Brussels is expected to postpone implementation of the Central Securities Depository Regulation. But the delay will be short and concerns about the detail remain. Bob Currie reports.
Securities lending agents and other relevant parties are expecting the European markets regulator to postpone a far-reaching new regulation that affects securities lending – but only for four months, and the depth of concern about some of the rules is substantial.
The European Securities and Markets Authority (Esma) has advised a postponement of the Central Securities Depository Regulation (CSDR), which in large part aims to reduce settlement failures and improve efficiencies in securities markets.
The delay needs approval but it is assumed to be a done deal and the market has cautiously built the hiatus into its plans.
The CSDR includes what is called the ‘settlement discipline regime’ (SDR). Under the SDR, if either counterparty fails to meet its delivery obligations (i.e. the seller fails to deliver the required securities, the buyer fails to deliver the corresponding payment – or, in a securities finance transaction, the borrower fails to return securities when required), they will be subject to a cash penalty that is charged daily, based on the value of the transaction.
If the securities are not delivered within a required timeframe, there will be a mandatory system to ‘buy in’ these securities from another source.
Letter to the regulator
The steps to reduce settlement risk and to improve operational efficiency have been welcomed by many, but questions persist around the timing of SDR implementation and the way that elements of the regulation – such as the buy-in rules – have been constructed.
In January, 14 industry trade associations – including the International Securities Lending Association (Isla), the International Capital Market Association (ICMA), the UK’s Investment Association and the Association for Financial Markets in Europe – sent a joint letter to Esma and the European Commission recommending a delay to the penalty regime and the need to rethink some of its provisions (see box below).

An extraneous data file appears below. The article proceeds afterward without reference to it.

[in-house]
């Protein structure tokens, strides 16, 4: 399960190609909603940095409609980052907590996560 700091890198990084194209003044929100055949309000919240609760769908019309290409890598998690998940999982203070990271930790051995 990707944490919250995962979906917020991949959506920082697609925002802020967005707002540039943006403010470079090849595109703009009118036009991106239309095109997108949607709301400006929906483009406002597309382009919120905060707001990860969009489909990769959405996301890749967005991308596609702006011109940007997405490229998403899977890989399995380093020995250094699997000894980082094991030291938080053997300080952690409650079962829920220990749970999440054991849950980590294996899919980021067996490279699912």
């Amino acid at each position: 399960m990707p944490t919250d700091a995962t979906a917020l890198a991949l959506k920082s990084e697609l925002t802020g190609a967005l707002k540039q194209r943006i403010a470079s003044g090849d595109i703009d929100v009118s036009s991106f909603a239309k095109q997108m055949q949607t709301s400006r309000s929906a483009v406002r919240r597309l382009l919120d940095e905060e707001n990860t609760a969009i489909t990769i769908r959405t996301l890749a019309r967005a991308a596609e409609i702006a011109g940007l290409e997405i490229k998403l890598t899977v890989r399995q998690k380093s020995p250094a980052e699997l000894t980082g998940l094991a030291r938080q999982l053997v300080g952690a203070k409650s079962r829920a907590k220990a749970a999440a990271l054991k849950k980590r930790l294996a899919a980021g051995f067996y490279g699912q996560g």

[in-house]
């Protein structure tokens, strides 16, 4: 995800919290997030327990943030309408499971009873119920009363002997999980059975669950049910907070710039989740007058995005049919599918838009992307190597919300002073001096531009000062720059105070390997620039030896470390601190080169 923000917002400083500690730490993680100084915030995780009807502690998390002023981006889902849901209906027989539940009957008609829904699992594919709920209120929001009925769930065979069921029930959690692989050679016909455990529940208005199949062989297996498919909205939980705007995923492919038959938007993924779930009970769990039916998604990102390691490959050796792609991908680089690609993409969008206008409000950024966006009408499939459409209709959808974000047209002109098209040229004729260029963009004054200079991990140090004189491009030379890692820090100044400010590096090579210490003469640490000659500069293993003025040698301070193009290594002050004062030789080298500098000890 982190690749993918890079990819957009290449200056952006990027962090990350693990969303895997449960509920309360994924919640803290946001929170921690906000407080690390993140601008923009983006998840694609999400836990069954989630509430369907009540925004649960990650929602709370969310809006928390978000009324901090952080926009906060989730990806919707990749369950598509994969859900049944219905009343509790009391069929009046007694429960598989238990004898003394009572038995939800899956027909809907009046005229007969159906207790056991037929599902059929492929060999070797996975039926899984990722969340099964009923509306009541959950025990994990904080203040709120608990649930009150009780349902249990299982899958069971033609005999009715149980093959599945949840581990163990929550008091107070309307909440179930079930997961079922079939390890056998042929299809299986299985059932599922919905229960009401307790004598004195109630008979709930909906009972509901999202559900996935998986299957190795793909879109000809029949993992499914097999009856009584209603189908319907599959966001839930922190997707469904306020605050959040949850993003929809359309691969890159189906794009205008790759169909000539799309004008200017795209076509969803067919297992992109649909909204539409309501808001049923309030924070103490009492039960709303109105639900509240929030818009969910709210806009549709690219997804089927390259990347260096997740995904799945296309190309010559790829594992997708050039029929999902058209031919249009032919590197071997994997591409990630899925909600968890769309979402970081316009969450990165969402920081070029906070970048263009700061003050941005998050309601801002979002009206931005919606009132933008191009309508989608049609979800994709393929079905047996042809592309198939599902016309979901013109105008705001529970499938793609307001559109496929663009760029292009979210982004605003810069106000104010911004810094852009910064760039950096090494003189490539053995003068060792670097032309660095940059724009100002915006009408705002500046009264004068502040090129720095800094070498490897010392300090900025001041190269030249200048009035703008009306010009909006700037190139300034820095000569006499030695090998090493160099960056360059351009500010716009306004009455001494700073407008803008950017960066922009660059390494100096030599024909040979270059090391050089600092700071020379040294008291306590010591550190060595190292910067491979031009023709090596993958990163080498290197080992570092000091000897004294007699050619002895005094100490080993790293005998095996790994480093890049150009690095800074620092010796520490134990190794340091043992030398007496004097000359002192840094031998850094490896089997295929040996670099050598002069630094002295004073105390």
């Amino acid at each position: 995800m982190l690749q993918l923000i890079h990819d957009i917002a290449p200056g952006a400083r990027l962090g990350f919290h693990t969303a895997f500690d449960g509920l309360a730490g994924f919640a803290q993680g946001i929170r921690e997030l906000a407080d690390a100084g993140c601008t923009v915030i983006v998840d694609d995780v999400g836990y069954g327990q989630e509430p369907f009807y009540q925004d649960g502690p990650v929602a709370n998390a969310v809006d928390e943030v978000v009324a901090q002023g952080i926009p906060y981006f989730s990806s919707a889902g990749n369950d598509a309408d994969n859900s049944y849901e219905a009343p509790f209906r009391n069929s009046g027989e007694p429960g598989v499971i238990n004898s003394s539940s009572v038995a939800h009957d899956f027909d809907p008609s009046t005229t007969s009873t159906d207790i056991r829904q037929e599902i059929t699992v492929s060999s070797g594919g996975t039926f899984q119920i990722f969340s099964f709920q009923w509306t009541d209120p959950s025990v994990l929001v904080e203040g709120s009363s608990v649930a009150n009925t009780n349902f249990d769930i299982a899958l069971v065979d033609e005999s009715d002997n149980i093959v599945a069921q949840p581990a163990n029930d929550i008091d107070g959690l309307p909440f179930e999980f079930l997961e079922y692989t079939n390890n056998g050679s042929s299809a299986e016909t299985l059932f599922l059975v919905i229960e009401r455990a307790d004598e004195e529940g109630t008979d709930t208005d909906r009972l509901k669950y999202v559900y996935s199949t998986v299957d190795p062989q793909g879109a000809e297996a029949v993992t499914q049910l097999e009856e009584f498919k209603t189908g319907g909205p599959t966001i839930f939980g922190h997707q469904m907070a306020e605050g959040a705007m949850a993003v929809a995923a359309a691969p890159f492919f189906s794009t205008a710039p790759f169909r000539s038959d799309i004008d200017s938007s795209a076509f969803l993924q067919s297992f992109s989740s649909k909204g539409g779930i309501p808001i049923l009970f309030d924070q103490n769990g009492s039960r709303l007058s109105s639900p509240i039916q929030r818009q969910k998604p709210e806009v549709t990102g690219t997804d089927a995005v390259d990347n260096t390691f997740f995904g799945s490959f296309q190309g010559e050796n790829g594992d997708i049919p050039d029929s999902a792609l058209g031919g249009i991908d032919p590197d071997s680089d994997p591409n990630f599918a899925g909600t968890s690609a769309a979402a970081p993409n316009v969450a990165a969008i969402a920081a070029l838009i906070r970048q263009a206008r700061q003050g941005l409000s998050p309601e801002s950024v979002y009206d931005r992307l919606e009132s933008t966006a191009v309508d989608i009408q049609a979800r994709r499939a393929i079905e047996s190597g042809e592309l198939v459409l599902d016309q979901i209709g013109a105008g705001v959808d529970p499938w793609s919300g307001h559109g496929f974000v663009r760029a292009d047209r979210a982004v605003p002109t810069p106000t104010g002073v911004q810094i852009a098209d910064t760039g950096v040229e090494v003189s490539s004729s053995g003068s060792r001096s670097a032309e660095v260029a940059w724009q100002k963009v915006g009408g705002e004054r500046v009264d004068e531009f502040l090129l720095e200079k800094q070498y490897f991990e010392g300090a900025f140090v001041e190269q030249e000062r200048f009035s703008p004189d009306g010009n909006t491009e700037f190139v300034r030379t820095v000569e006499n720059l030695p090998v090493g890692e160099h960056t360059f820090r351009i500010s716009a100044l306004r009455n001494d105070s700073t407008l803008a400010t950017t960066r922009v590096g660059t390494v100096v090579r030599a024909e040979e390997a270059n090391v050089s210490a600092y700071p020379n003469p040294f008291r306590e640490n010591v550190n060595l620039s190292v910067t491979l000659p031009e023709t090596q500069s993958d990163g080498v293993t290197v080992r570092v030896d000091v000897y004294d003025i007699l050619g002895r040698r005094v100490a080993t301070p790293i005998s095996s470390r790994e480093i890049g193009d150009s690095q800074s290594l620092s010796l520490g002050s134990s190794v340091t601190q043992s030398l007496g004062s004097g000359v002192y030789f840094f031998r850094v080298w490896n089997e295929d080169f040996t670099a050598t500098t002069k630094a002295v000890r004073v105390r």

The Joint Associations are positive about some elements of the SDR, indicating that improved allocation and confirmation processes, and the introduction of cash penalties to encourage timely settlement, are important for improved settlement rates.
However, “the consensus view amongst buy- and sell-side market practitioners”, they believe, is that the mandatory buy-in regime will have negative implications from a trading and liquidity perspective across many asset classes.
Potentially, this may remove incentives to lend securities in securities lending and repo markets and it may lead to wider bid-offer spreads in the cash markets. More broadly, it may encourage market participants to move settlement of less liquid securities into non-EU central securities depositories (CSDs) that are not subject to CSDR.
When the ICMA, one of the signatories to the letter, conducted an impact assessment across its membership, 100% of sell-side firms and 80% of buy-side respondents said that the introduction of mandatory buy-ins would have a negative effect on overall market efficiency and liquidity. Respondents predict that traditional lenders in securities lending markets are likely to “hold more buffers, or even withdraw inventory”, which would limit loan availability to cover short positions.